POLS' WARS WAGED ON ALL FRONTS.
Byline: GARY M. GALLES
SENATE Majority Leader Harry Reid triggered a flurry of partisan attacks and counterattacks with his statement that "this war is lost, and this surge is not accomplishing anything." However, while it is being given little attention, perhaps most striking about his assertion that we ought to abandon rather than escalate a war that cannot be won is how inconsistently it is applied. There are a host of government sponsored domestic "wars" to which that same argument applies, yet they get escalated rather than ended.
This is illustrated by some politicians' intense opposition to the Iraq war
tr.v. gal·va·nized, gal·va·niz·ing, gal·va·niz·es
1. To stimulate or shock with an electric current.
2. support for it.
We have heard that "war is hell," "all's fair All's Fair was an American television situation comedy that aired on CBS from 1976 to 1977. The show co-starred Richard Crenna as a conservative political columnist and Bernadette Peters as a liberal photographer. in love and war," and "war is politics by other means." We heard that the 1970s oil crisis was the moral equivalent of war (although government price controls did far more damage than OPEC OPEC: see Organization of Petroleum Exporting Countries.
in full Organization of the Petroleum Exporting Countries
Multinational organization established in 1960 to coordinate the petroleum production and export policies of its , making one wonder who declared war on American citizens). And government wars have been declared on every problem.
Unfortunately, however, the imagery of urgency, resolve and "giving all we've got" for the good of the country doesn't match the policies actually implemented or their effects on taxpayers' pockets and citizens' liberties. Rather, declarations of such "wars" are often just dramatic rhetoric used to promote politicians' pet programs, which frequently do more harm than good, such as the vast invasions of property and privacy, as well as increases in violence and corruption, triggered by the un-winnable but frequently escalated "War on Drugs."
War imagery is invoked to show determination to win. But as Sen. Reid and others assert with regard to Iraq, shooting wars have no winners; just those who lose more and those who lose less as casualties mount. However, the casualties caused are the last thing "War on X" supporters ever discuss, although any honest evaluation would find many casualties, as with large public housing projects which became "instant slums" or the litany litany (lĭt`ənē) [Gr.,=prayer], solemn prayer characterized by varying petitions with set responses. The term is mainly used for Christian forms. Litanies were developed in Christendom for use in processions. of failed training programs promoted as part of the "War on Poverty."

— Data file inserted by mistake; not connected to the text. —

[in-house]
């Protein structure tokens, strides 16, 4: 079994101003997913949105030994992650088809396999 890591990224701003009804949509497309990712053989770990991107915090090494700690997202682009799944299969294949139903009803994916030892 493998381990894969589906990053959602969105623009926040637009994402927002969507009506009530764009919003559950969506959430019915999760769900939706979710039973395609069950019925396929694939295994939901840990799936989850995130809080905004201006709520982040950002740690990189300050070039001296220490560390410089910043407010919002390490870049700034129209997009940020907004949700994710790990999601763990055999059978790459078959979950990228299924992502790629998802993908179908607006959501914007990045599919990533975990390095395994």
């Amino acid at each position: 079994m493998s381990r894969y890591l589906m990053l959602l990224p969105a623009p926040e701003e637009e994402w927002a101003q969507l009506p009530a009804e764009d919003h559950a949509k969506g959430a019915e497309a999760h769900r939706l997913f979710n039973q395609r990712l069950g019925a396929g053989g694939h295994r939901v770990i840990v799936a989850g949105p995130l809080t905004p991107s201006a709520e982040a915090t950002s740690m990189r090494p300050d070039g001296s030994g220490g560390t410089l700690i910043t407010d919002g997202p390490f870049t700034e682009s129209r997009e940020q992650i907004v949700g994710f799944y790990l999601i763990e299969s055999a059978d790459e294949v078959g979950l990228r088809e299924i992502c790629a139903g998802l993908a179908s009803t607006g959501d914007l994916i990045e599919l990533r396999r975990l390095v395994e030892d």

Wars also end with a formal surrender. But government wars on poverty, drugs, etc., can never be won in a similar way. If a belief that the war in Iraq cannot be won is a reason to end it, it is equally a reason to end those domestic wars.
Because of its powerful emotional impact, war imagery and language is also abused in other ways that would make George Orwell Noun 1. George Orwell - imaginative British writer concerned with social justice (1903-1950)
Eric Arthur Blair, Eric Blair, Orwell proud.
We hear of trade wars, in language implying that they are contests between domestic and foreign producers, so that protectionism protectionism
Policy of protecting domestic industries against foreign competition by means of tariffs, subsidies, import quotas, or other handicaps placed on imports. for "our" firms against "their" firms sounds sensible. However, both buyers and sellers expect to gain by trading, or they would not voluntarily participate, so trade creates wealth. (This is why every defensible de·fen·si·ble
Capable of being defended, protected, or justified: defensible arguments.
de·fen study of protectionism finds that it destroys wealth). Protectionism, in fact, is an alliance between domestic producers and the government declaring war on domestic consumers to force them to pay higher prices.
Those in Washington who constantly reiterate re·it·er·ate
tr.v. re·it·er·at·ed, re·it·er·at·ing, re·it·er·ates
To say or do again or repeatedly. See Synonyms at repeat.
re·it their opposition to a war they say can't be won are the same people who propose wars to "solve" every other crisis (often caused by their "solution" to some earlier alleged crisis). But those policy wars are never won, either. Rather being given up as un-winnable, they get escalated, expanding government encroachment An illegal intrusion in a highway or navigable river, with or without obstruction. An encroachment upon a street or highway is a fixture, such as a wall or fence, which illegally intrudes into or invades the highway or encloses a portion of it, diminishing its width or area, but on our shrinking freedoms.
And adding more government intervention in virtually every aspect of our lives because politicians who oppose war call everything else a war cannot stand up to careful examination.